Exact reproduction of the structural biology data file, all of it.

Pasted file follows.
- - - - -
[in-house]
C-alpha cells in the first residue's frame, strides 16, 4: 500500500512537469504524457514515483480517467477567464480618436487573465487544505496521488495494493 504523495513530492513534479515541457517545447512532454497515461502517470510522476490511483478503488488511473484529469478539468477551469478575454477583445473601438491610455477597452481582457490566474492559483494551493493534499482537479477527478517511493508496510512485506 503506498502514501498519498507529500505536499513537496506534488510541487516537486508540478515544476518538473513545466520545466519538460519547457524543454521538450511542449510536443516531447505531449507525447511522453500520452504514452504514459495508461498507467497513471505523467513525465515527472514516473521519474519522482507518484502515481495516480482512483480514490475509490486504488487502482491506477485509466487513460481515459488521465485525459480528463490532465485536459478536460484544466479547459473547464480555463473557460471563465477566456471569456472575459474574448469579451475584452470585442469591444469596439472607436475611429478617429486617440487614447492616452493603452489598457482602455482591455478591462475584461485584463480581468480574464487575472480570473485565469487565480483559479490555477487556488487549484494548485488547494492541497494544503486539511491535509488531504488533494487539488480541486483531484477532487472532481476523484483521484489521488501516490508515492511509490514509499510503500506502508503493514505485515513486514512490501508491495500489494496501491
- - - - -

[in-house]
C-alpha cells in the first residue's frame, strides 16, 4: 500500500512537469504524457514515483480517467477567464480618436487573465487544505496521488495494493 504523495513530492513534479515541457517545447512532454497515461502517470510522476490511483478503488488511473484529469478539468477551469478575454477583445473601438491610455477597452481582457490566474492559483494551493493534499482537479477527478517511493508496510512485506 503506498502514501498519498507529500505536499513537496506534488510541487516537486508540478515544476518538473513545466520545466519538460519547457524543454521538450511542449510536443516531447505531449507525447511522453500520452504514452504514459495508461498507467497513471505523467513525465515527472514516473521519474519522482507518484502515481495516480482512483480514490475509490486504488487502482491506477485509466487513460481515459488521465485525459480528463490532465485536459478536460484544466479547459473547464480555463473557460471563465477566456471569456472575459474574448469579451475584452470585442469591444469596439472607436475611429478617429486617440487614447492616452493603452489598457482602455482591455478591462475584461485584463480581468480574464487575472480570473485565469487565480483559479490555477487556488487549484494548485488547494492541497494544503486539511491535509488531504488533494487539488480541486483531484477532487472532481476523484483521484489521488501516490508515492511509490514509499510503500506502508503493514505485515513486514512490501508491495500489494496501491